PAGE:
Table 2. Production of Obstetrician/Gynecologists in the UASOM System, 1974 to 2015.

CAMPUS1

BIRMINGHAM

TUSCALOOSA

HUNTSVILLE

TOTAL

Total Students

4498

850

923

6271

Matched in OB/GYN

332

51

52

435

Matched Percentage

7.3%

6.0%

5.6%

6.9%

# Still in Residency

28

6

8

42

Changed to OB/GYN

22

4

4

30

Changed to Other or Unknown Specialty

18

1

3

22

Practiced OB/GYN

254

40

40

334

Percentage Practicing OB/GYN

83.5%

88.9%

90.9%

84.9%

Practiced  Subspecialties

54

8

5

67

1The Montgomery campus opened in 2014 and that data was not included in this study.

Conclusions

The production of OB/GYN generalists and subspecialists are consistent with the most recent data from the ACOG Obstetrician/Gynecologist Workforce Study in the United States from 2017 [6]. While the production of OB/GYN physicians is consistent with the national data, more OB/GYN physicians are needed to supply the projected need [7]. Physicians matching into OB/GYN often changed specialties for a variety of reasons including lifestyle, work hours, litigation concerns and salary. Some medical students who enjoyed OB/GYN and matched into other specialties may ultimately practice OB/GYN. To meet the needs of the future, medicine must maximize the use of and encourage the production of obstetrics providers.

References

  1. Alabama Vital Events, 1986-2014, Alabama Department of Public Health, Center for Health Statistics, Montgomery, AL
  2. Powell J, Skinner CA, Lavender PD, Avery DM, Leeper JD (2018) Obstetric Care by Family Physicians and Infant Mortality in Rural Alabama. J Am Bd Fam Med 31: 542-549. [Crossref]
  3. Avery DM, McDonald JT (2014) The Declining Number of Family Physicians Practicing Obstetrics: Reasons, Recommendations and Considerations. Am J Clin Med 10: 70-78.
  4. Rayburn WF, Klagholz JC, Murray-Krezan C, Dowell LE, Strunk AL (2012) Distribution of American College of Obstetricians and Gynecologists Fellows and Junior Fellows in Practice in the United States. Obstet Gynecol 119: 1017-1022. [Crossref]
  5. Loy CS, Wharton RB, Dunbar JA (2017) Workforce Trends in Specialist and GP Obstetrics Practice in Victoria. Med J of Aust 186: 26-30. [Crossref]
  6. Fisher TK. Maternity Care Work Force Analysis CPM Symposium. March 18, 2012. Adapted from  Rayburn WF: The Obstetrician/Gynecologist Workforce in the United States: Facts and Implications.
  7. Rayburn WF. The Obstetrician/Gynecologist Workforce in the United States-Facts, Figures and Implications, American College of Obstetricians and Gynecologists, 2017.
  8. Dall TM, Chakrabarti R, Storm MV, Elwell EC, Rayburn WF (2013) Estimated Demand for Women’s Health Services by 2020. J Women’s Health 22: 643-648. [Crossref]
  9. 2014 ACOG Workforce Fact Sheet: Alabama. American Congress of Obstetricians and Gynecologists, 2014.

Editorial Information

Editor-in-Chief

John Livingston Powell
University of North Carolina School of Medicine
USA

Article Type

Research Article

Publication history

Received date: September 17, 2018
Accepted date: September 24, 2018
Published date: September 26, 2018

Copyright

©2018 Avery DM. This is an open-access article distributed under the terms of the Creative Commons Attribution License, which permits unrestricted use, distribution, and reproduction in any medium, provided the original author and source are credited.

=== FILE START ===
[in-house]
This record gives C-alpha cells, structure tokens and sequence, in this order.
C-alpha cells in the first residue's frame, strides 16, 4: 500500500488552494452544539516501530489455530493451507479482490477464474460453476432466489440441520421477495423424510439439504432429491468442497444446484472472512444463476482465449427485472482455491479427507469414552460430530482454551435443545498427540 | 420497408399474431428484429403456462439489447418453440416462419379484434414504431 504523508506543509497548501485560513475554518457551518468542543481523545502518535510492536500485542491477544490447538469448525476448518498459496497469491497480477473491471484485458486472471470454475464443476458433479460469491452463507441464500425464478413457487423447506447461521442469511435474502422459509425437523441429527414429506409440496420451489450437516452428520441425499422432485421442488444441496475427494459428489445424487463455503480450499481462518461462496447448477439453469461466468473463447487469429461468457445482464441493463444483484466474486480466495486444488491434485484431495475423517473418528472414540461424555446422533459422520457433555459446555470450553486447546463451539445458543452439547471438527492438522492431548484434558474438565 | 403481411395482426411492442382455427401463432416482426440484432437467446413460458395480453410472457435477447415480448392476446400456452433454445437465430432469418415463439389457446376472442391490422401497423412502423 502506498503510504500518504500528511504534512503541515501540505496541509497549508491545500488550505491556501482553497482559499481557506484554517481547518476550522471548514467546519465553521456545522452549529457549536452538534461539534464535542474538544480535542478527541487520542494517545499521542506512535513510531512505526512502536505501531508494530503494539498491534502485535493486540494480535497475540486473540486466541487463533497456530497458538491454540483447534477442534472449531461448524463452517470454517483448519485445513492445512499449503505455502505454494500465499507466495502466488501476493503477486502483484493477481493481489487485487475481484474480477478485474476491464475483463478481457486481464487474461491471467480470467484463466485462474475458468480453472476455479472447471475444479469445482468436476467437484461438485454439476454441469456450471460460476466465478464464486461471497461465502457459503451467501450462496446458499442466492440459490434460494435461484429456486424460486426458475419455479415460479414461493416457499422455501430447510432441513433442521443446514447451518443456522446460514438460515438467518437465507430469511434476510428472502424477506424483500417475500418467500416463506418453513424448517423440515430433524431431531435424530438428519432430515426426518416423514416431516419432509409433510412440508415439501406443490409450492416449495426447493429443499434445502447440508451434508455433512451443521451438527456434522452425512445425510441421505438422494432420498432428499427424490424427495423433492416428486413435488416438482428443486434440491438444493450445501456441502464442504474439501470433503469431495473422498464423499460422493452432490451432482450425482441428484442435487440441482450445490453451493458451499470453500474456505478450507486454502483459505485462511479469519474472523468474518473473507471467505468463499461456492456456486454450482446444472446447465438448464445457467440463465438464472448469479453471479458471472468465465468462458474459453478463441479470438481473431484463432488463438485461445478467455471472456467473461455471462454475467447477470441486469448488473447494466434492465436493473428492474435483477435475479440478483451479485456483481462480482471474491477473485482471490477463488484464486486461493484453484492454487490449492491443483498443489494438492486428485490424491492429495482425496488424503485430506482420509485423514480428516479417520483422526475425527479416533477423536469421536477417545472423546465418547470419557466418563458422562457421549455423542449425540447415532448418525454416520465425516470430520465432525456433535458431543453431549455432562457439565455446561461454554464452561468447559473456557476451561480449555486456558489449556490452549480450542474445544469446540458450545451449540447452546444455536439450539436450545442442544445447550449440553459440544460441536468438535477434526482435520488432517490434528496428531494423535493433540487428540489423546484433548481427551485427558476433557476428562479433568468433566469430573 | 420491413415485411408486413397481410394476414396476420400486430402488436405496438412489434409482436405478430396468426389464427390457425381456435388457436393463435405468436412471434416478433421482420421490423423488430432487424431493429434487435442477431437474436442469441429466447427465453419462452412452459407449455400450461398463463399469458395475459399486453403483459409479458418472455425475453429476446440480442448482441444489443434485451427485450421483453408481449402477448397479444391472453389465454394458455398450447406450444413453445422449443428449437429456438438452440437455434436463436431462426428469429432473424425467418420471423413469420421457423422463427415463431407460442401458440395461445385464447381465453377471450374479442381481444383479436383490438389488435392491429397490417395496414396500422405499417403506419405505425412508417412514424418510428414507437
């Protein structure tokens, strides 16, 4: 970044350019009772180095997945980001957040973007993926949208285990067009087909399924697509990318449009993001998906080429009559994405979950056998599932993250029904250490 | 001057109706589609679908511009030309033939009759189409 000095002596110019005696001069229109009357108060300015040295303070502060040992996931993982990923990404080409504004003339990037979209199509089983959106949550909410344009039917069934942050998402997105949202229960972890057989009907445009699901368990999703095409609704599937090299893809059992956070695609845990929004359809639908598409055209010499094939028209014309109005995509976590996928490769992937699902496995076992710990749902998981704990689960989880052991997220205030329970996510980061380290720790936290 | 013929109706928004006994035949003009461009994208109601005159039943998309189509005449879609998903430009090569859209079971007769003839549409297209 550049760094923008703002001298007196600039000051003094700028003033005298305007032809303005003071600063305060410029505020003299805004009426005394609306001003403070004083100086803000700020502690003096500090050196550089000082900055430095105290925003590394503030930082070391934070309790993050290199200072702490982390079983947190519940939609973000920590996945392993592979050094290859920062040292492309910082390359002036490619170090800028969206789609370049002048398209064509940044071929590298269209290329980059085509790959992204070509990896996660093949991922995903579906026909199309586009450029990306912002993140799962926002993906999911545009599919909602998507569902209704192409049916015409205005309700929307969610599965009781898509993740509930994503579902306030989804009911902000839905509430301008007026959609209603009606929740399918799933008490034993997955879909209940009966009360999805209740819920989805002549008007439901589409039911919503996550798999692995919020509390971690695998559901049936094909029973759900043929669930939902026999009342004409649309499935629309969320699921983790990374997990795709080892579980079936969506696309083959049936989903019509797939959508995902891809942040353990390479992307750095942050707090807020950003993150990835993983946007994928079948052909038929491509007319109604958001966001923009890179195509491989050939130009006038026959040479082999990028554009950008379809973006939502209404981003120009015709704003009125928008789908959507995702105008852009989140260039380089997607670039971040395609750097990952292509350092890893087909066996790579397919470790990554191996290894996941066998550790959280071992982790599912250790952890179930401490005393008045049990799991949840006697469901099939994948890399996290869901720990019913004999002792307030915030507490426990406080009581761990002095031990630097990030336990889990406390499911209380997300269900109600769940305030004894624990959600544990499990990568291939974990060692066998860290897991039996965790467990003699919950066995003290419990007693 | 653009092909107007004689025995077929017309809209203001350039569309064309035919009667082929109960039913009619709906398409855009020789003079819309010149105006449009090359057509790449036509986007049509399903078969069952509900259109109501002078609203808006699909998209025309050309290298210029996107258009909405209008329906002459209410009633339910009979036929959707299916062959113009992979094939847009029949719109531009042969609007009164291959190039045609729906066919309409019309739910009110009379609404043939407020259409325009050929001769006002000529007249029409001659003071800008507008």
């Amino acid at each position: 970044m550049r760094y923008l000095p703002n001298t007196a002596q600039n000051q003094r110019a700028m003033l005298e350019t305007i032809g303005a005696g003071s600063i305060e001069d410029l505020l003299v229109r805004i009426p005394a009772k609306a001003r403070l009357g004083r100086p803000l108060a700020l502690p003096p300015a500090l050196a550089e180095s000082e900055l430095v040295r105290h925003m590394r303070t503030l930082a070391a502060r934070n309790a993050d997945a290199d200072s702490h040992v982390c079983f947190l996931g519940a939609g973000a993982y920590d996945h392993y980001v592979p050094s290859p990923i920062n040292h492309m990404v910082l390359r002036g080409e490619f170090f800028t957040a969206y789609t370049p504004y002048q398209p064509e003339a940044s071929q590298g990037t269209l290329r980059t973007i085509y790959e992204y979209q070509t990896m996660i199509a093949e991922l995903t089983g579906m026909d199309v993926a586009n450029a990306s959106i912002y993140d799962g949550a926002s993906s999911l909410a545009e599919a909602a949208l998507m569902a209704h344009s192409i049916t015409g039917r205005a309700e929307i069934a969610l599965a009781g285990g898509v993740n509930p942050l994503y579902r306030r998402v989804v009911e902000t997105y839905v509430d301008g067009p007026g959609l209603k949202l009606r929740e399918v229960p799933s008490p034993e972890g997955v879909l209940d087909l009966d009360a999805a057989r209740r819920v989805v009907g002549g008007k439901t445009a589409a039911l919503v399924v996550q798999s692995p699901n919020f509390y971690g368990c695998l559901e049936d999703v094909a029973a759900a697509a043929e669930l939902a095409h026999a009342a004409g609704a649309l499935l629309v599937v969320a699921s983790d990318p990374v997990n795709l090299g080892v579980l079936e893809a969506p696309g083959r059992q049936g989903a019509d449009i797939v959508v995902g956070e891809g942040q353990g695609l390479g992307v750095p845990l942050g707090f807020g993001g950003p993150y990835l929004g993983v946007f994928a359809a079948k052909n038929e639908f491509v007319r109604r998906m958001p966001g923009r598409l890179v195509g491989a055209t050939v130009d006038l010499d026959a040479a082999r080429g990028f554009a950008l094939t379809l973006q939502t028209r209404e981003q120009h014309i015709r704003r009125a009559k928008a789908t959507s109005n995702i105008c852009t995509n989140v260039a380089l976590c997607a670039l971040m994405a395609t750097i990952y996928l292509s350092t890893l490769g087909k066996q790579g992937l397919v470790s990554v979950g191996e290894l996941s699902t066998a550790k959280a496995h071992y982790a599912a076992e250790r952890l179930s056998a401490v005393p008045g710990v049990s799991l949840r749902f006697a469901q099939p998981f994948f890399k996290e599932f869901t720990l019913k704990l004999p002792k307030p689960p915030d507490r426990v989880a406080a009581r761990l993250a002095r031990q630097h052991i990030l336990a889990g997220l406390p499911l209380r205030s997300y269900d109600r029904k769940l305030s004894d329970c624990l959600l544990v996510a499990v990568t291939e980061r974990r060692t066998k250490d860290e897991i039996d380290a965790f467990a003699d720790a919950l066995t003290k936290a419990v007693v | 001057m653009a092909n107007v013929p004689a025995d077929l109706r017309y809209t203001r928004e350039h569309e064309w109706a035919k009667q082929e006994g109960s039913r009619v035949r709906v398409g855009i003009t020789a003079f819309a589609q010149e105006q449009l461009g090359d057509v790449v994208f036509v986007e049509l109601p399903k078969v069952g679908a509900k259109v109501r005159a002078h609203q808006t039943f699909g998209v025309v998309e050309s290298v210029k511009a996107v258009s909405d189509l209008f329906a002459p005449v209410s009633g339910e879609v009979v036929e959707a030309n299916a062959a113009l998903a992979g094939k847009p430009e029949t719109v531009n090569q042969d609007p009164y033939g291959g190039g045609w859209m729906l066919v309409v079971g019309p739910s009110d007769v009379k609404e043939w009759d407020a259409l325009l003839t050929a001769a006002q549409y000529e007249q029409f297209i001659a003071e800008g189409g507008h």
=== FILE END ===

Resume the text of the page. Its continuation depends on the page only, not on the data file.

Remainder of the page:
Citation

Avery DM, Reed MD, Bell JG (2018) Production of OB/GYN physicians to reduce the deficit of maternity providers in Alabama. Clin Obstet Gynecol Reprod Med 4: DOI: 10.15761/COGRM.1000232

Corresponding author

Daniel M Avery, MD

Professor & Former Chair of Obstetrics & Gynecology, College of Community Health Sciences, The University of Alabama, Tuscaloosa, AL, USA

Table 1. Expanded Database of the University of Alabama School of Medicine Graduates from the Tuscaloosa, Birmingham and Huntsville Campuses (1974-2015)

Matriculation Year

Zip Code

Graduation Year

RUCA Code

MD Granted Date

Rural/Urban Area

Full Name

MUC (Medically Underserved Community)

PGY1 Specialty

Board Certification

PGY1 Institution

Matched in Categorical Surgery

PGY1 City

Matched in Preliminary Surgery

PGY1 State

Practiced General Surgery

Training State to Practice State

Practiced General Surgery in Alabama

Practicing Specialty

Practiced General Surgery in Rural Alabama

Subspecialty

Practiced General Surgery in Rural U.S.

Rural Medical Scholars Program

Matched in Subspecialty Surgery

Primary Care/Other

Matched in Family Medicine

Practicing Matched Specialty

Practiced Family Medicine in Alabama

Practice Location

Practiced Family Medicine in Rural Alabama

Practice State                      

Practice Primary Care

Address    

Practiced Primary Care in Alabama

Contact Telephone

Practiced Primary Care in Rural Alabama

Stayed in Alabama/Left Alabama 

Table 2. Production of Obstetrician/Gynecologists in the UASOM System, 1974 to 2015.

CAMPUS1

BIRMINGHAM

TUSCALOOSA

HUNTSVILLE

TOTAL

Total Students

4498

850

923

6271

Matched in OB/GYN

332

51

52

435

Matched Percentage

7.3%

6.0%

5.6%

6.9%

# Still in Residency

28

6

8

42

Changed to OB/GYN

22

4

4

30

Changed to Other or Unknown Specialty

18

1

3

22

Practiced OB/GYN

254

40

40

334

Percentage Practicing OB/GYN

83.5%

88.9%

90.9%

84.9%

Practiced  Subspecialties

54

8

5

67

1The Montgomery campus opened in 2014 and that data was not included in this study.